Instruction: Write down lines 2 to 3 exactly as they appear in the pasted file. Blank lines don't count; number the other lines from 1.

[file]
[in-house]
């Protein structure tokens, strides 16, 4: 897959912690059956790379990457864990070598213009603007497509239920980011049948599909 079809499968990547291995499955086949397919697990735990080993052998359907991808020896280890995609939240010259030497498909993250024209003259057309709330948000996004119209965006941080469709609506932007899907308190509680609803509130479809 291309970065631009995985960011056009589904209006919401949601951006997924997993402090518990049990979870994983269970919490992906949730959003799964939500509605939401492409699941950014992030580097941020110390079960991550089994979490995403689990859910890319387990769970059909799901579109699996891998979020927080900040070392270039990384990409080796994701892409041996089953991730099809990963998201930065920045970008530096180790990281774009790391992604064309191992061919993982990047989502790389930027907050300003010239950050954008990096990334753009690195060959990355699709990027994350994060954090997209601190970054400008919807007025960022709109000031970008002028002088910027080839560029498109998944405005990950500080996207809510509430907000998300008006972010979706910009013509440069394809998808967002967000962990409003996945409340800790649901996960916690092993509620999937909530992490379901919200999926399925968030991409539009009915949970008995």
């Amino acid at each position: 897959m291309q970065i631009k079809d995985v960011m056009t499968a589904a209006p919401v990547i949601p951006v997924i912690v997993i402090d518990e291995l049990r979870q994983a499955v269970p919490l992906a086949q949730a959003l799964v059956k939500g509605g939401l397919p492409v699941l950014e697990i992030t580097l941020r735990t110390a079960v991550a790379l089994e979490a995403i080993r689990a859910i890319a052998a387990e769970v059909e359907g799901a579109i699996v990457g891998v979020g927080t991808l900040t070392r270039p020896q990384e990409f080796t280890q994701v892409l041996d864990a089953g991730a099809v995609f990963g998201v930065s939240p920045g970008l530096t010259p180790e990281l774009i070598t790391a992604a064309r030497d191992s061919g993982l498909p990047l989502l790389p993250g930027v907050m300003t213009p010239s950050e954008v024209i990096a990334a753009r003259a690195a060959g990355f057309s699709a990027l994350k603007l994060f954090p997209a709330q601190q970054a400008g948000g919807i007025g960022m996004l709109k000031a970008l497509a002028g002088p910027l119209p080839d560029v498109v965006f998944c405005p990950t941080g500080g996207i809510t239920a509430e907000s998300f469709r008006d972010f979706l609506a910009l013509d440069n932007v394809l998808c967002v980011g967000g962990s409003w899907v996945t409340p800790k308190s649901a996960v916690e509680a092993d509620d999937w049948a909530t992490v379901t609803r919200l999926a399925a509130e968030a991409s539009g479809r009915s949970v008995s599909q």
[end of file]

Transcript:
């Protein structure tokens, strides 16, 4: 897959912690059956790379990457864990070598213009603007497509239920980011049948599909 079809499968990547291995499955086949397919697990735990080993052998359907991808020896280890995609939240010259030497498909993250024209003259057309709330948000996004119209965006941080469709609506932007899907308190509680609803509130479809 291309970065631009995985960011056009589904209006919401949601951006997924997993402090518990049990979870994983269970919490992906949730959003799964939500509605939401492409699941950014992030580097941020110390079960991550089994979490995403689990859910890319387990769970059909799901579109699996891998979020927080900040070392270039990384990409080796994701892409041996089953991730099809990963998201930065920045970008530096180790990281774009790391992604064309191992061919993982990047989502790389930027907050300003010239950050954008990096990334753009690195060959990355699709990027994350994060954090997209601190970054400008919807007025960022709109000031970008002028002088910027080839560029498109998944405005990950500080996207809510509430907000998300008006972010979706910009013509440069394809998808967002967000962990409003996945409340800790649901996960916690092993509620999937909530992490379901919200999926399925968030991409539009009915949970008995």
């Amino acid at each position: 897959m291309q970065i631009k079809d995985v960011m056009t499968a589904a209006p919401v990547i949601p951006v997924i912690v997993i402090d518990e291995l049990r979870q994983a499955v269970p919490l992906a086949q949730a959003l799964v059956k939500g509605g939401l397919p492409v699941l950014e697990i992030t580097l941020r735990t110390a079960v991550a790379l089994e979490a995403i080993r689990a859910i890319a052998a387990e769970v059909e359907g799901a579109i699996v990457g891998v979020g927080t991808l900040t070392r270039p020896q990384e990409f080796t280890q994701v892409l041996d864990a089953g991730a099809v995609f990963g998201v930065s939240p920045g970008l530096t010259p180790e990281l774009i070598t790391a992604a064309r030497d191992s061919g993982l498909p990047l989502l790389p993250g930027v907050m300003t213009p010239s950050e954008v024209i990096a990334a753009r003259a690195a060959g990355f057309s699709a990027l994350k603007l994060f954090p997209a709330q601190q970054a400008g948000g919807i007025g960022m996004l709109k000031a970008l497509a002028g002088p910027l119209p080839d560029v498109v965006f998944c405005p990950t941080g500080g996207i809510t239920a509430e907000s998300f469709r008006d972010f979706l609506a910009l013509d440069n932007v394809l998808c967002v980011g967000g962990s409003w899907v996945t409340p800790k308190s649901a996960v916690e509680a092993d509620d999937w049948a909530t992490v379901t609803r919200l999926a399925a509130e968030a991409s539009g479809r009915s949970v008995s599909q």